Investments into South Africa’s infrastructure
By Alan Wood, Head: Investment Consulting
It is well known that the private sector and government have both reduced their investment spending over the last few years. Private sector is looking for more favourable (business friendly) economic policies from government, whilst government has over extended itself on consumption expenditure along with an increase in interest expenditure, that is crowding out spending on investment.
The impact of the COVID-19 lockdown on the economy and emergency spending by government on the health crisis and immediate poverty alleviation, along with fiscal stimulus steps taken to kick start the economy will result in a debt trap for government. This means that our government now has very little room to allocate spending on much needed investment into our economy.
At the same time, if we are able to mobilise efficient investment into infrastructure, new investments in energy, water and sanitation, roads and bridges, human settlements, health and education, digital infrastructure and public transport this activity will be an important catalyst to achieve much needed economic growth.
For some time, government has been putting in a considerable amount of work, led by the president’s office, to mobilise private sector investment into infrastructure. On 23 June 2020, the presidency held a Sustainable Infrastructure Development Symposium, where it announced around 55 projects worth over R700bn that could be invested in over the next 10 years.
On 17 August 2020, National Treasury and the Department of Public Works and Infrastructure announced that they had signed a memorandum of understanding with the Development Bank of South Africa (DBSA) to establish and manage the country’s Infrastructure Fund. Government has committed R100 billion to the Fund, in instalments of R10 billion a year for the next 10 years, highlighting that the shortfall in funding may be as high as R600 million or more, simply considering the projects that have been identified so far!
In July 2020, the ANC’s Economic Transformation Committee issued a discussion policy paper on the role of infrastructure development in transforming our economy. This paper suggests that Regulation 28 be amended so that pension funds could be mobilized to provide “cheap” funding for infrastructure spending. Although the paper does not mention prescribed assets, it does state that pension funds should “enable cheaper access to finance for development” and that pension funds be “mobilized to take over certain restructured Eskom assets”. It also states that Development Finance Institutions need help in accessing cheaper finance from pension funds, so that they can provide development finance at cheaper rates than commercial banks.
Simeka supports governments initiatives to promote investment into infrastructure in South Africa. Efficient infrastructure investment has the potential to kick start our economy in the short term and create a strong foundation for many years of sustainable growth leading to poverty alleviation in our country. In our view, there is no need for any changes to be made to Regulation 28, as Regulation 28 already allows for pension funds to invest up to 50% of its assets in debt of a listed entity or debt guaranteed by a public entity registered in terms of the Public Finance Management Act of 1999 (Reg28 Table 2, s2.1(d)), 10% in private equity and another 15% in private unlisted debt that is not backed by government. This means a total of up to 75% of a retirement funds assets could be invested into infrastructure projects. Further, over time, companies who operate in this space could raise capital via listing on the JSE, to facilitate further investment into infrastructure in our country.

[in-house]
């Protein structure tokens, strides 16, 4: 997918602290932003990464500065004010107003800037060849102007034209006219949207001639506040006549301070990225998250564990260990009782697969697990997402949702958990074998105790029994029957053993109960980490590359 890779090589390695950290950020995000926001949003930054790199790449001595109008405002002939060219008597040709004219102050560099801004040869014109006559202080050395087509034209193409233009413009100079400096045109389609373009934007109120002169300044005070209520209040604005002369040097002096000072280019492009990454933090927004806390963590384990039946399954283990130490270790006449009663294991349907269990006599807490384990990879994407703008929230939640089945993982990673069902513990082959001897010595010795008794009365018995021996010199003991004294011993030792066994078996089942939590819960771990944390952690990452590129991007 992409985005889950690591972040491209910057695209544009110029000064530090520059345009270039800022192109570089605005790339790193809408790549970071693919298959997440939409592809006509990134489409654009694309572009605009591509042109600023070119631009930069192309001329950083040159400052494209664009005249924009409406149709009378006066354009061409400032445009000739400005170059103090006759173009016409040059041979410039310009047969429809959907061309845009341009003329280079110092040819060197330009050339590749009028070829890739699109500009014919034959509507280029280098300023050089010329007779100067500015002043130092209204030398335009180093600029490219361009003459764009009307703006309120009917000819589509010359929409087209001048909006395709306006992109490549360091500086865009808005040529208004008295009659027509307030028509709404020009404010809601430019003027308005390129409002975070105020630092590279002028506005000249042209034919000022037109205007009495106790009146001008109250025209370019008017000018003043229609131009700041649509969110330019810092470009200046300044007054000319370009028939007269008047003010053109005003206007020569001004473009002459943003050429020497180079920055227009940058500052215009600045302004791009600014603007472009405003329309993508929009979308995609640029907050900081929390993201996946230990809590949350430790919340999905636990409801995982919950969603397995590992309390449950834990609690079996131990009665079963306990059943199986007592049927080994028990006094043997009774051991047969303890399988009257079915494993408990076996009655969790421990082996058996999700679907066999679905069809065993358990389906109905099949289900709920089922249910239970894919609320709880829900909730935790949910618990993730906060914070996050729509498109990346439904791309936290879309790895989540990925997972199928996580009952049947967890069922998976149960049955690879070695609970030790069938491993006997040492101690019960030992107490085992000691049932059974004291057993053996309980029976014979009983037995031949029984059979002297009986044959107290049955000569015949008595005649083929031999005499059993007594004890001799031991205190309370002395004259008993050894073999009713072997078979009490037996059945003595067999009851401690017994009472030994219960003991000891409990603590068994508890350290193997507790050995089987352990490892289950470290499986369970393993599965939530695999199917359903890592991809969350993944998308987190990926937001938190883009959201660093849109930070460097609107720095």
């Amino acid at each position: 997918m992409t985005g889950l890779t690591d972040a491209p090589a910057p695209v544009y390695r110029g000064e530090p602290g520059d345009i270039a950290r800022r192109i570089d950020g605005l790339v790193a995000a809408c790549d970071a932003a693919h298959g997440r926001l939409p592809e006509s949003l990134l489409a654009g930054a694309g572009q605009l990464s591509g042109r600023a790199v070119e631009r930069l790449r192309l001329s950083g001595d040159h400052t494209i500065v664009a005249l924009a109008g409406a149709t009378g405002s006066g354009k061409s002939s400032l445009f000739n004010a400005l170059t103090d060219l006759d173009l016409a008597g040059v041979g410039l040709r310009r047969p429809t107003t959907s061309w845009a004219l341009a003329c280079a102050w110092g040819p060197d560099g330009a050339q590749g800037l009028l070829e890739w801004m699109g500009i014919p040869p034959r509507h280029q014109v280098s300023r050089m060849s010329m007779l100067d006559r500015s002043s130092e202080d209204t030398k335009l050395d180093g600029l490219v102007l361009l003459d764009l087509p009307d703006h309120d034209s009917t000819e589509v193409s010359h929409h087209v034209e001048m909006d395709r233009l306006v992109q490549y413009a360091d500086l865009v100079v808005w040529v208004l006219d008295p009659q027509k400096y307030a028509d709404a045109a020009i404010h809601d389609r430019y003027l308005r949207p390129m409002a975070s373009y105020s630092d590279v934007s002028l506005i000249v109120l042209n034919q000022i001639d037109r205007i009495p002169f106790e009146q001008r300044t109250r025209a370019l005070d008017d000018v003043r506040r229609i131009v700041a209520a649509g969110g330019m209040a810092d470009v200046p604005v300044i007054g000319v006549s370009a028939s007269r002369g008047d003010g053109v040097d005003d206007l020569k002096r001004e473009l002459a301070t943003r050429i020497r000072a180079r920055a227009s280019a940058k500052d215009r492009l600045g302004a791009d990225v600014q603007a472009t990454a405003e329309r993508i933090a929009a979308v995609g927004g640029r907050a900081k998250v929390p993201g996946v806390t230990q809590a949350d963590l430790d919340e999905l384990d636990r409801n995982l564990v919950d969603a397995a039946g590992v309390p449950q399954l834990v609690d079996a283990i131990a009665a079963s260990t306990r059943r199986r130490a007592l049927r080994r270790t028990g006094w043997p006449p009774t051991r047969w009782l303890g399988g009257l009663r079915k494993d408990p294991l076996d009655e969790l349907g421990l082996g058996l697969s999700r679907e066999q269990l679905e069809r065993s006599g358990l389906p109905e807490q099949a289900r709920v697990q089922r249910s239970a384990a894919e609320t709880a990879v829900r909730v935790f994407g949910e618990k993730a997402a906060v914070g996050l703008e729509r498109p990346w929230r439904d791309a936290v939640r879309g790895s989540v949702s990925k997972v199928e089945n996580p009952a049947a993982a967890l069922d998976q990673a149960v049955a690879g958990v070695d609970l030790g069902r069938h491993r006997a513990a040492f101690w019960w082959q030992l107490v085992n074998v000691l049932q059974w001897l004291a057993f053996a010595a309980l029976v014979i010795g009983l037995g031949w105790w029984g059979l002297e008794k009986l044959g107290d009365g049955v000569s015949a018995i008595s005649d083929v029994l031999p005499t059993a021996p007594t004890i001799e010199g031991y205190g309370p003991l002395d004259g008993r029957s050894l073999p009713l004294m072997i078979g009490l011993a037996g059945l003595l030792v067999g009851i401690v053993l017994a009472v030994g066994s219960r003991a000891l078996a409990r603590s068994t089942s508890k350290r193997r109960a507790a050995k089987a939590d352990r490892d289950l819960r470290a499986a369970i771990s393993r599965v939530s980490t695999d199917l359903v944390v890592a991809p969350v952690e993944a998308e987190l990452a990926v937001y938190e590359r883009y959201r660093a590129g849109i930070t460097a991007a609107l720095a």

These projects must however be supported by regulation specifying property rights, appropriate and preferably independent governance structures, transparent tender, financial- and project management processes amongst others.
Unfortunately, there are a number of voices being aired on this topic at the moment. The voice of reason is coming out of National Treasury. The ruling party’s voice is however much more ambiguous. Our hope is that sanity prevails. Retirement funds should invest in infrastructure because these projects can offer solid long term investment returns that are de-correlated from other investment opportunities available to them if the projects are commercially viable from the start and the opportunity provides a solid investment case. The projects must however be commercially viable from the start. It is not the role of retirement funds to provide “cheap” finance to invest in infrastructure projects that are not commercially viable and do not offer adequate risk adjusted returns. It is important to recognise that pension funds must act in the interests of its membership and take the fund’s liability structure into account.